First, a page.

How the Days of the Week got their Names

Miloš Matović 3 years ago Comment

These words hide the exciting story of their origin, stretching back to the days of Ancient Greece and Rome, and include layers of religion, astrology, mathematics, and astronomy

Hermes-Merkur
Hermes / Merkur

When we start learning any foreign language, the names of the days of the week are among the first things we learn. They belong to the most basic group of words required by almost every action or agreement. And yet, ordinary as they are, these words hide the exciting story of their origin, stretching back to the days of Ancient Greece and Rome, and include layers of religion, astrology, mathematics, and astronomy.

When the Julian calendar was adopted in 45 BC, the Romans began using the seven-day week, naming each of the days after one of their gods similar to the Ancient Greeks. The Greco-Roman gods were perceived as personifications of the seven classical planets, so the days of the week in Latin and in Ancient Greek were named in the same fashion and after the same deities / planets:

Dies Lunae / Ἡμέρα Σελήνης (Monday), Dies Martis / Ἡμέρα Ἄρεως (Tuesday), Dies Mercurii / Ἡμέρα Ἑρμοῦ (Wednesday), Dies Iovis / Ἡμέρα Διός (Thursday), Dies Veneris / Ἡμέρα Ἀφροδίτης (Friday), Dies Saturni / Ἡμέρα Κρόνου (Saturday) and Dies Solis / Ἡμέρα Ἡλίου (Sunday).

In the Germanic languages, the Greco-Roman deities (or planets) were identified with the gods of the Germanic pantheon and the names of the days of the week were coined following the same model:

Luna / Selena is the Moon – Monday, Mars / Ares is Týr – Tuesday, Mercury / Hermes is Odin – Wednesday, Jupiter / Zeus is Thor – Thursday, Venus / Aphrodite is Frige – Friday, Saturn / Chronos was adapted directly as Saturday and Sol / Helios is, of course, the Sun – Sunday.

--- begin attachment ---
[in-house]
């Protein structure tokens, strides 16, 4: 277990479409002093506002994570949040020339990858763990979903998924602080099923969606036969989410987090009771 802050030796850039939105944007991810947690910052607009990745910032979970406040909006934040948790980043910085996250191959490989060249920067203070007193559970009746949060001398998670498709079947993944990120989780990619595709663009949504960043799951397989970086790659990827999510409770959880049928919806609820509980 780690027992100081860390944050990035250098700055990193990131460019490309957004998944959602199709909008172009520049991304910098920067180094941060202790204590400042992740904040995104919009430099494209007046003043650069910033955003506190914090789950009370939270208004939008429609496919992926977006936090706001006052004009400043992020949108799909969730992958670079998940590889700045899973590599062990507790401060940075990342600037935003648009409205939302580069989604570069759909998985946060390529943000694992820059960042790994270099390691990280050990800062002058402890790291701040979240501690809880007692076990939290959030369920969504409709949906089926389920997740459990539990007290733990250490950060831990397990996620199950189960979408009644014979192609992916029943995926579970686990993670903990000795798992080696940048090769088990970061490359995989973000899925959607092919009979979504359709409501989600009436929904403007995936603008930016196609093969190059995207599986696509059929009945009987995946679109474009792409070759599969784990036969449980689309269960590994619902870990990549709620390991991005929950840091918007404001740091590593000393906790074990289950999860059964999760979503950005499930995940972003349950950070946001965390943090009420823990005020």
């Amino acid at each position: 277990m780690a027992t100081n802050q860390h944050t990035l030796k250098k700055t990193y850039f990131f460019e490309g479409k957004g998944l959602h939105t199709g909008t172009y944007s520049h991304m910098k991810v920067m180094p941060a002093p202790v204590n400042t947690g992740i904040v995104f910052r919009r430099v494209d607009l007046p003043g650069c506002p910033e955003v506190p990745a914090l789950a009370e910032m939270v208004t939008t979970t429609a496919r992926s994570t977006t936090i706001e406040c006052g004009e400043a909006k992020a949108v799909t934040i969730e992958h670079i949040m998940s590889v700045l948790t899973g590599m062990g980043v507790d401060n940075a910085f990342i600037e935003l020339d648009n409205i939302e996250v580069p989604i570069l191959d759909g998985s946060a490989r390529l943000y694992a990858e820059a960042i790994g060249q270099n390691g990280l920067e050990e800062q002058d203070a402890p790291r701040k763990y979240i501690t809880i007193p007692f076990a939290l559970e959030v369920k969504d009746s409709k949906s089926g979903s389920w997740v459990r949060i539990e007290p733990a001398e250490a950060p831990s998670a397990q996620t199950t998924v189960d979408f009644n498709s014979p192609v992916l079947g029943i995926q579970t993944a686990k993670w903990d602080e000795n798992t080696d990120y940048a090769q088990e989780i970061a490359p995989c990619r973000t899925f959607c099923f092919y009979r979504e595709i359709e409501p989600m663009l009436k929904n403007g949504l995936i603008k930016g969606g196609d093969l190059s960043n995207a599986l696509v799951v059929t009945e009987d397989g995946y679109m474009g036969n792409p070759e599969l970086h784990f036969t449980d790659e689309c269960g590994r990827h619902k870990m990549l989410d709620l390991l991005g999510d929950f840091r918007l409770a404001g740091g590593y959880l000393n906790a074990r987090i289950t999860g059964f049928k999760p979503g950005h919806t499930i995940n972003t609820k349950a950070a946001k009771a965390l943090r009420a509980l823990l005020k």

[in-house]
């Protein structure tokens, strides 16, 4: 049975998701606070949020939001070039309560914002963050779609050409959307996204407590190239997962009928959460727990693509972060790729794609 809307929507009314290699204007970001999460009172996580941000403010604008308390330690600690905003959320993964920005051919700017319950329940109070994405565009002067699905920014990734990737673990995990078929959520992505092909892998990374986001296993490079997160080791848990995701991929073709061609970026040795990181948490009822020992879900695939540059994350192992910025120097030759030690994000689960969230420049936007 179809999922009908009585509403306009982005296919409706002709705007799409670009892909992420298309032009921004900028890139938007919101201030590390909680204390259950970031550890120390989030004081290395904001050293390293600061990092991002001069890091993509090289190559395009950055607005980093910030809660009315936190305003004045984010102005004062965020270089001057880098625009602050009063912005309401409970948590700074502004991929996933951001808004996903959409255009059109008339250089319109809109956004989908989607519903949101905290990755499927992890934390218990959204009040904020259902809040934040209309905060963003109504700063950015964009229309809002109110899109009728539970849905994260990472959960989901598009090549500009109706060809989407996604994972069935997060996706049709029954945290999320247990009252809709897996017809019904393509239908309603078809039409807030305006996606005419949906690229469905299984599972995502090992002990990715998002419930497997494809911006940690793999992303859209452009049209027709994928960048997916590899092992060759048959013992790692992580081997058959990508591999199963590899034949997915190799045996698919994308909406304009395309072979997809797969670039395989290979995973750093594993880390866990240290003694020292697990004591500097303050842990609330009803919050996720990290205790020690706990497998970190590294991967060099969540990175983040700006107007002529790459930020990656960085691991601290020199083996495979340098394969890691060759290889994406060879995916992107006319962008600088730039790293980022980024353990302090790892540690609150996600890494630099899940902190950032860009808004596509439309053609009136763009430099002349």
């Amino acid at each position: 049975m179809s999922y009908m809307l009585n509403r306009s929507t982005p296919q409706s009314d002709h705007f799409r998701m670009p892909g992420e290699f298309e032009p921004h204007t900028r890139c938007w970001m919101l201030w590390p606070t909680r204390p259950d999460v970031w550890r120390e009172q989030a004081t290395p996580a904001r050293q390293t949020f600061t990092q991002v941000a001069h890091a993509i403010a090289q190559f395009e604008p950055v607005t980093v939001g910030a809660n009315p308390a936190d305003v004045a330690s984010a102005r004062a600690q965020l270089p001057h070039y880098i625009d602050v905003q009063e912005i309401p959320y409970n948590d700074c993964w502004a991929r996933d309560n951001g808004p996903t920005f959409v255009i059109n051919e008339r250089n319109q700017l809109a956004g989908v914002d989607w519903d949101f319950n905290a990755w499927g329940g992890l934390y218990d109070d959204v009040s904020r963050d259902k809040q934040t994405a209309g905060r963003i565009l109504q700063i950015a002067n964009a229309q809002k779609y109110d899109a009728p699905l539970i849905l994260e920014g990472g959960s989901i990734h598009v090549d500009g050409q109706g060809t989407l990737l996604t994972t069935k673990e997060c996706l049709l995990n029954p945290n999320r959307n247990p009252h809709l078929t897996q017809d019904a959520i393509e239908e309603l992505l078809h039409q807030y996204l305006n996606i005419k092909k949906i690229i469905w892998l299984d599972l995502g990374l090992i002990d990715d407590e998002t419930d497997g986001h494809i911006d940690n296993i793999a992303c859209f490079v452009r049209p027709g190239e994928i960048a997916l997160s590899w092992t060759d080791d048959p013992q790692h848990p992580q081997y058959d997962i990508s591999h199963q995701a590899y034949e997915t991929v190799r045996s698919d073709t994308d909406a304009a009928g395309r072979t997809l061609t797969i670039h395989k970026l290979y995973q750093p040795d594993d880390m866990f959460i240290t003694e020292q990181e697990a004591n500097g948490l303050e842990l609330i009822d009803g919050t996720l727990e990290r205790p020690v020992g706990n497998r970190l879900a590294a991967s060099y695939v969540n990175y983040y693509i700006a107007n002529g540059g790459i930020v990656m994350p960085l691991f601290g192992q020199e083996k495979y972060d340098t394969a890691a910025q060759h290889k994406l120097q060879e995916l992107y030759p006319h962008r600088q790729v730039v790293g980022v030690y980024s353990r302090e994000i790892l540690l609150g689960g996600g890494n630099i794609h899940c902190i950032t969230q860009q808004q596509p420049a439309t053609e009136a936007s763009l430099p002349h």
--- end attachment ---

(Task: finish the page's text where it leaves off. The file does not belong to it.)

This pattern is still evident in virtually all Germanic languages, as well as in the Romance languages, excluding Portuguese.

When the Julian calendar was adopted in 45 BC, the Romans began using the seven-day week, naming each of the days after one of their gods.

As Christianity became the official religion of the Roman Empire, the clergy became reluctant to use the names of the pagan gods, particularly in the Greek-speaking East.

They named Sunday “the Lord’s day” or Κυριακή (Domenica in Latin) and the rest of the days simply by numbering, counting from Sunday as the first day: Δευτέρα (The Second) – Monday, Τρίτη (The Third) – Tuesday, Τετάρτη (The Fourth) – Wednesday, Πέμπτη (The Fifth) – Thursday, while Friday – Παρασκευή (The Day of Preparation) and Saturday – Σάββατο (Sabbath) also reflected religious significance.

As part of the cultural and linguistic influences of the Byzantine Empire on the Slavic-speaking peoples, this pattern was adopted in many Slavic languages. In the South-Slavic languages the word for Sunday is nedelja / nedjelja (literally, the day without work), Monday is ponedeljak / ponedjeljak (the day after Sunday), Tuesday is utorak (the second), Wednesday is sreda /srijeda (day in the middle), Thursday is četvrtak (the fourth), Friday is petak (the fifth), and Saturday is subota (Sabbath).

Like This Article? Subscribe to Receive More Via Email

  • receive a digest with new articles
  • up to 2 emails a month

Comments

Related Articles

eLearning Localization: Building a Global Education System

3 months ago

When I first started writing this article, I had to decide how I’m going to style the head noun of the title. Is it e-Learning with a hyphen or without it and what’s the difference anyway? So, I did a little research and found out that the former was used in the earlier days when the concept was still new and unfamiliar to many. But as it was rising and slowly becoming a regular part of our lives, we dropped the hyphen so we could save ourselves from pressing one more key of the keyboard. That’s how I got to learn something new, even if it’s as banal as learning how to style a word.

Continue reading